Shan’s professional and personal background gives him a unique understanding of academic institutions and the criminal justice system. A former federal prosecutor in Washington, D.C., he is at home in D.C. Courts and very familiar with all of the Washington, D.C. law enforcement agencies, especially the Metropolitan Police Department. His parents were university professors so he grew up in a university environment. He understands the mindset of academic institutions. As a prosecutor, he supervised in the misdemeanor crime section. This is the section of the Washington, D.C. prosecutor’s office that handles most college student cases. His understanding of charging decisions and how judges view these cases is invaluable to his student clients and their families. Shan served as a federal prosecutor in the United States Attorney’s Office for the District of Columbia for over ten years. During his tenure there, now Attorney General Eric H. Holder, Jr. appointed him to supervisory positions in the Misdemeanor Trial Section and also in a police corruption task force. His outstanding legal work in the government was recognized through numerous Special Achievement Awards from the Justice Department as well as awards conveyed by law enforcement agencies and community groups. From 1999-2000, Shan served as Counsel to Attorney General Janet Reno, advising her on criminal and civil investigations, E-Gov, E-Commerce (electronic signatures, internet gambling, internet telephony, privacy & public access issues in electronic court filings), congressional oversight, and legislative review. His responsibilities included serving as liaison to the FBI, DEA, Criminal Division, Executive Office of United States Attorneys, National Institute of Justice, and White House Counsel’s Office. Shan serves on the D.C. Bar Association’s Hearing Committee of the Board on Professional Responsibility and is a past president of the Asian Pacific American Bar Association for the Greater Washington, D.C. area. He is a 1988 graduate of Georgetown University Law Center, where he graduated Order of the Barristers, edited two law reviews, and was Co-Director of the Moot Court Program. He holds a B.A. in English Literature from Vassar College as well as a Master’s Degree in Creative Writing from Sarah Lawrence College. Following law school, he clerked for the late Hon. Jerry Buchmeyer, U.S. District Court for the Northern District of Texas, and the late Eugene Wright, U.S. Court of Appeals for the Ninth Circuit. He is admitted to practice law in the District of Columbia and Connecticut.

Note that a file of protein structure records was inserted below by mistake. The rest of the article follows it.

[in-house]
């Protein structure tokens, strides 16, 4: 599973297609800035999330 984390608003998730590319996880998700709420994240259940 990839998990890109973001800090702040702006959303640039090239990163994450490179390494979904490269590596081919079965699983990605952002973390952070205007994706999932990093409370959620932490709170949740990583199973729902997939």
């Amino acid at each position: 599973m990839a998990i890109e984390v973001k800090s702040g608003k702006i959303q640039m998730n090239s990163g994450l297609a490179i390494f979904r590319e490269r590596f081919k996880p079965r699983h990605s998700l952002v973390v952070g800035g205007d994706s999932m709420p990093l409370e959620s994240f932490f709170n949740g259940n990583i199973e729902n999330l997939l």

More posts by Shan Wu
Skip to content